NCPA - National Center for Policy Analysis

Growing Wealth Widens Distance between Lawmakers and Constituents

January 3, 2012

The financial gap between Americans and their representatives in Congress has widened considerably in the past few decades.  According to an analysis of financial disclosures, members of Congress became significantly wealthier over that time, while Americans on the whole actually saw a slight decrease in median wealth.  The growing disparity between the representatives and the represented suggests that there are growing barriers to entry and that it has become rarer to find the "blue-collar" representatives that dotted previous congresses, says the Washington Post.

  • Between 1984 and 2009, the median net worth of a member of the House more than doubled from $280,000 to $725,000 in inflation-adjusted 2009 dollars.
  • Over the same period, the wealth of an American family has declined slightly, with the comparable median figure sliding from $20,600 to $20,500.
  • In 1984, one in five House members had zero or negative net worth excluding home equity, but by 2009, that number had dropped to one in 12.

One explanation of this trend is that over the same period, wealthy Americans on the whole have outpaced the nation in increasing personal wealth.  In 1984, the 90th percentile of U.S. families had holdings worth six times the median family's; by 2009, the 90th percentile was worth 12 times the median family.  Thus, because Congress has traditionally been filled with the wealthy, their gains in recent decades make sense.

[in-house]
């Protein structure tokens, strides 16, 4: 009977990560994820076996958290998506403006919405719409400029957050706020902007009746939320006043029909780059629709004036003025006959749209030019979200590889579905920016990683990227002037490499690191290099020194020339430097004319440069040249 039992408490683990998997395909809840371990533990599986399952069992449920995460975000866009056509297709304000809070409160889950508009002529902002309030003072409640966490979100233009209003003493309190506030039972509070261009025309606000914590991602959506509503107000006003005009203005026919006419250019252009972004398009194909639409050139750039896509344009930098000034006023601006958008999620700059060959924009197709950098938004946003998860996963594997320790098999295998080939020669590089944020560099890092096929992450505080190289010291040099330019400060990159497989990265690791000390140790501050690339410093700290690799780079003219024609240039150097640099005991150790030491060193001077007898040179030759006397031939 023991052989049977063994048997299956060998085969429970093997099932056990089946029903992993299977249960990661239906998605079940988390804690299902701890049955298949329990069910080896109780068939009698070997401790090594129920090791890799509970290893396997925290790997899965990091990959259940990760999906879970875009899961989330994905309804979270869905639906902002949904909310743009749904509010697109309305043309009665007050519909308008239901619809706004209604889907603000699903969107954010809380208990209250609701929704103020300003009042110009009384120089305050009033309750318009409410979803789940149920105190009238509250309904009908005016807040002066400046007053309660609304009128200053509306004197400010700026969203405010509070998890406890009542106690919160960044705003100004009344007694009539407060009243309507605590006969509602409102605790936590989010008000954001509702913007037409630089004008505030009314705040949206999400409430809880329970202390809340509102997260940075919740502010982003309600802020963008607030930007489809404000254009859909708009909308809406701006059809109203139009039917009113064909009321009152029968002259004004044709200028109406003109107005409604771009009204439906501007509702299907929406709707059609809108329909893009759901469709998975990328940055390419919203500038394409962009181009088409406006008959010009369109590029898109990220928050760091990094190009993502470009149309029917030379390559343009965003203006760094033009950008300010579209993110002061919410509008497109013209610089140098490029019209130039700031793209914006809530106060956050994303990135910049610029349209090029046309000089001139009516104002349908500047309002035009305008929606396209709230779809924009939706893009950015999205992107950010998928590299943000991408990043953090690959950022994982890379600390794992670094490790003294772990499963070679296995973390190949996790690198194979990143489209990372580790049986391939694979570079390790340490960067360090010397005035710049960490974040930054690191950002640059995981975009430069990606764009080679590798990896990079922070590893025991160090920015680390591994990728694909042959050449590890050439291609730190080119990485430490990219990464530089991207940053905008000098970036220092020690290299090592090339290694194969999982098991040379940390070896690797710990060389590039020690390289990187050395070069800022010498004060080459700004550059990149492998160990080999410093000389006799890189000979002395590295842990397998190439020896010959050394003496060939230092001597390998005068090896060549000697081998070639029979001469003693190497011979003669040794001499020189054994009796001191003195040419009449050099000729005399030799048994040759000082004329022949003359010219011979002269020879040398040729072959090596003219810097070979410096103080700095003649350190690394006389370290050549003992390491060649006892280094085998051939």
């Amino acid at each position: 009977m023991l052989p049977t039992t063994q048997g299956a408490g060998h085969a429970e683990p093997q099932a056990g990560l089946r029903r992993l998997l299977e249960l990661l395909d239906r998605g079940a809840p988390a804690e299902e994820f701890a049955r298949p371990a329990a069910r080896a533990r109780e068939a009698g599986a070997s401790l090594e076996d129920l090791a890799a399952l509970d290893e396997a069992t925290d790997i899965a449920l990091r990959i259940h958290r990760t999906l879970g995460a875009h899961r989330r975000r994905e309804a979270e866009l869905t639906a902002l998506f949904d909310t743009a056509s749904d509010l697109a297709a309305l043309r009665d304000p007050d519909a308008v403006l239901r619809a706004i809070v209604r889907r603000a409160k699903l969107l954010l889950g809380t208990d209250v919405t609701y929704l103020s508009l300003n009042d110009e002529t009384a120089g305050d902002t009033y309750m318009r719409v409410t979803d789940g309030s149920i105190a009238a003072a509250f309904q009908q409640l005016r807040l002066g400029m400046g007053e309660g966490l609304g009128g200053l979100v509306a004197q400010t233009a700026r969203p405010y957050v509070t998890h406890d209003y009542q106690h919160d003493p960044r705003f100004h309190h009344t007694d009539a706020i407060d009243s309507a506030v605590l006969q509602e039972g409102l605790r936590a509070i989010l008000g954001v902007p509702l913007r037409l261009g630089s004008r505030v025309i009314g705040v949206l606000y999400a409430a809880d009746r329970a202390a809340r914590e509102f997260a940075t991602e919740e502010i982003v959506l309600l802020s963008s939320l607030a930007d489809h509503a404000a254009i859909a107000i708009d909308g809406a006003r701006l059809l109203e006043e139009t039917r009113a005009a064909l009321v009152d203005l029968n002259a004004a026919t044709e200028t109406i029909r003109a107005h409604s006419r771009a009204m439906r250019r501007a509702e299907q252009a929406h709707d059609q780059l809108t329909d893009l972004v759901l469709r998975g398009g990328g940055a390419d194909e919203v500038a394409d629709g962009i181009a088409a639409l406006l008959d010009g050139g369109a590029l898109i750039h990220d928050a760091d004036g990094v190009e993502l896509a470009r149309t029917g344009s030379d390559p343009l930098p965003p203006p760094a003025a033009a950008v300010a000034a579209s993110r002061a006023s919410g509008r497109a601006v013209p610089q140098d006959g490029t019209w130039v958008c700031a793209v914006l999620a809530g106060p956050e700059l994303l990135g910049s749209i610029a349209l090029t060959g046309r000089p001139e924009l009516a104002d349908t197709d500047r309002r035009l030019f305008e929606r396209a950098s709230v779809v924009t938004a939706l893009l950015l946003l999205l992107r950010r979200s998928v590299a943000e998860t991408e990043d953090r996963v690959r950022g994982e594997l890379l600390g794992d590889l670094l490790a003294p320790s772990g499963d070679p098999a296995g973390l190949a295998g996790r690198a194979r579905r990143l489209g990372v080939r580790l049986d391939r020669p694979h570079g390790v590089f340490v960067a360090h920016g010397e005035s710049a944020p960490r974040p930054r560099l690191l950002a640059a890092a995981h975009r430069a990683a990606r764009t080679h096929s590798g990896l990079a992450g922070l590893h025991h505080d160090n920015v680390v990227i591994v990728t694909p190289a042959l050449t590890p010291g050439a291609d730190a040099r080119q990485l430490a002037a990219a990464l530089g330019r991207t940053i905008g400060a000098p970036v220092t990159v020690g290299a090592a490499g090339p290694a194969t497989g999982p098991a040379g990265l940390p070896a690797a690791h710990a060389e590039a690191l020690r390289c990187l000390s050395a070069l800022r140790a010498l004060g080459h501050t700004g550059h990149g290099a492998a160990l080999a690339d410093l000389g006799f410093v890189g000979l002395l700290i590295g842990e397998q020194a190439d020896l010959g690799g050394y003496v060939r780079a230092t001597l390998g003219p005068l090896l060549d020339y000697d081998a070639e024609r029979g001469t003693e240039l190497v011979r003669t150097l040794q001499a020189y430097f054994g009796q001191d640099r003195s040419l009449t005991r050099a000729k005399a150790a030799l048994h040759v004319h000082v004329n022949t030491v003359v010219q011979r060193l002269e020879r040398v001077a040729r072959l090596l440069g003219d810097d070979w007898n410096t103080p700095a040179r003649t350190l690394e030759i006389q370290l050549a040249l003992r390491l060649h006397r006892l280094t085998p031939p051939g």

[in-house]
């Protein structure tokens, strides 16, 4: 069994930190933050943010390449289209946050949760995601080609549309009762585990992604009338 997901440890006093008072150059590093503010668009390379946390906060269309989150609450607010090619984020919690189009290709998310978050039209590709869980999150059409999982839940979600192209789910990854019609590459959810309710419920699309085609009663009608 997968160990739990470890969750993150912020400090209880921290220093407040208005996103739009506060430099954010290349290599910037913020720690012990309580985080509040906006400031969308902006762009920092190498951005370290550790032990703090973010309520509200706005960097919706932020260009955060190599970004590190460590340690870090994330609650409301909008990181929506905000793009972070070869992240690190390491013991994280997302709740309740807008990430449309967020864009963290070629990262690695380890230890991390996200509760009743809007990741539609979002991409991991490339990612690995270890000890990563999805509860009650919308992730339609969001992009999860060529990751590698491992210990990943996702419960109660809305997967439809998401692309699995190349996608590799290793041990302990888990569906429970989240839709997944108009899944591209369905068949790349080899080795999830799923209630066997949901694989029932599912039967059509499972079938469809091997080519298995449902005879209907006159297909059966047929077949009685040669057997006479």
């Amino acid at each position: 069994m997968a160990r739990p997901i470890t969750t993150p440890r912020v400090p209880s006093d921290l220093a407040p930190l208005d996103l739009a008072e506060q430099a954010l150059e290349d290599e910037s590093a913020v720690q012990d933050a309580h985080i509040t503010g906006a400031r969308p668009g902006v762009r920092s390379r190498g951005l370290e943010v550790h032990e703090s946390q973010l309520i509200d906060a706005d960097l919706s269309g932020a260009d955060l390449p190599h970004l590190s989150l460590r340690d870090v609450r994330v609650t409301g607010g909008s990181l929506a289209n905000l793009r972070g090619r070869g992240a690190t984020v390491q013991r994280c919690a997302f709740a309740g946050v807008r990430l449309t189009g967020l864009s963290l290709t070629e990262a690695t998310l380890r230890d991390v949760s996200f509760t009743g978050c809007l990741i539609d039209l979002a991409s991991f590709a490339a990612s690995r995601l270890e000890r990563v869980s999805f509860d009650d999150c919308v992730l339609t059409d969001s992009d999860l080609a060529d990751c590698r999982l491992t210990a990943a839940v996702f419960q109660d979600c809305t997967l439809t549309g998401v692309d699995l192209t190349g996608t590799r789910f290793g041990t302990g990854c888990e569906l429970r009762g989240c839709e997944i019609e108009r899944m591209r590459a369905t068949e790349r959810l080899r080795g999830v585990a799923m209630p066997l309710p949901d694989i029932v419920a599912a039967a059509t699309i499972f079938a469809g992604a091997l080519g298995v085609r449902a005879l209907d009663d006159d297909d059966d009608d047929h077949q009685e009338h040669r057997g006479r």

An alternative theory points to the rising costs of campaigning, and suggests that the wealthy are more often running for office because they are better equipped to self-finance.  Indeed, since 1976, the average amount spent by winning House candidates quadrupled to $1.4 million, in inflation-adjusted dollars.

One red herring that is often mistakenly included in the mix of plausible explanations for this trend is that members of Congress today make more than they have in the past.  However, in inflation-adjusted dollars, a member of Congress earned $215,000 in 1977; today, a member earns $174,000.

Regardless of the true reason, the existence of the trend remains significant in and of itself.  Growth in the wealth of the average member of Congress will likely have substantial political implications, both in campaigns and public policy.

Source: Peter Whoriskey, "Growing Wealth Widens Distance between Lawmakers and Constituents," Washington Post, December 26, 2011.

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